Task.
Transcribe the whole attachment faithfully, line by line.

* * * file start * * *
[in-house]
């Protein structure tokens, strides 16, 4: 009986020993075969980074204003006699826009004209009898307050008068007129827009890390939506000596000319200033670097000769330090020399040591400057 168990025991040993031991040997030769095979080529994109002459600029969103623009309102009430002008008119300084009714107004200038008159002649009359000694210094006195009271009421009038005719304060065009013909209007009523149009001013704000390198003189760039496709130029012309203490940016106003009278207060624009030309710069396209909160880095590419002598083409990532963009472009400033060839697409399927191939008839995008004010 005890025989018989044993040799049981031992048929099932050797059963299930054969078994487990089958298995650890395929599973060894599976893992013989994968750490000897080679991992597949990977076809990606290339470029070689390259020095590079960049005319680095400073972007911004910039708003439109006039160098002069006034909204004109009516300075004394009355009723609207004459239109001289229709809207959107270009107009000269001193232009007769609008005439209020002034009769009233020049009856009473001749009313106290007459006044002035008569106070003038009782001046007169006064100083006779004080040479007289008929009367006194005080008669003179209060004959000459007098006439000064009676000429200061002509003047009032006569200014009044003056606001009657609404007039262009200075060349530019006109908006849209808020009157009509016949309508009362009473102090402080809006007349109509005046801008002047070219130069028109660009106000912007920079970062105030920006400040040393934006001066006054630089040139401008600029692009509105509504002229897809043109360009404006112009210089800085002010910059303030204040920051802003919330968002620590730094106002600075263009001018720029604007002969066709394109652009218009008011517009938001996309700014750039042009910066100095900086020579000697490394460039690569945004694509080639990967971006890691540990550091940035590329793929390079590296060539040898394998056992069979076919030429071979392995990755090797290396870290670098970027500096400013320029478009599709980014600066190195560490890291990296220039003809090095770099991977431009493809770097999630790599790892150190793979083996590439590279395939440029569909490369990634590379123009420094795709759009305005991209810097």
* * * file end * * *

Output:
[in-house]
């Protein structure tokens, strides 16, 4: 009986020993075969980074204003006699826009004209009898307050008068007129827009890390939506000596000319200033670097000769330090020399040591400057 168990025991040993031991040997030769095979080529994109002459600029969103623009309102009430002008008119300084009714107004200038008159002649009359000694210094006195009271009421009038005719304060065009013909209007009523149009001013704000390198003189760039496709130029012309203490940016106003009278207060624009030309710069396209909160880095590419002598083409990532963009472009400033060839697409399927191939008839995008004010 005890025989018989044993040799049981031992048929099932050797059963299930054969078994487990089958298995650890395929599973060894599976893992013989994968750490000897080679991992597949990977076809990606290339470029070689390259020095590079960049005319680095400073972007911004910039708003439109006039160098002069006034909204004109009516300075004394009355009723609207004459239109001289229709809207959107270009107009000269001193232009007769609008005439209020002034009769009233020049009856009473001749009313106290007459006044002035008569106070003038009782001046007169006064100083006779004080040479007289008929009367006194005080008669003179209060004959000459007098006439000064009676000429200061002509003047009032006569200014009044003056606001009657609404007039262009200075060349530019006109908006849209808020009157009509016949309508009362009473102090402080809006007349109509005046801008002047070219130069028109660009106000912007920079970062105030920006400040040393934006001066006054630089040139401008600029692009509105509504002229897809043109360009404006112009210089800085002010910059303030204040920051802003919330968002620590730094106002600075263009001018720029604007002969066709394109652009218009008011517009938001996309700014750039042009910066100095900086020579000697490394460039690569945004694509080639990967971006890691540990550091940035590329793929390079590296060539040898394998056992069979076919030429071979392995990755090797290396870290670098970027500096400013320029478009599709980014600066190195560490890291990296220039003809090095770099991977431009493809770097999630790599790892150190793979083996590439590279395939440029569909490369990634590379123009420094795709759009305005991209810097």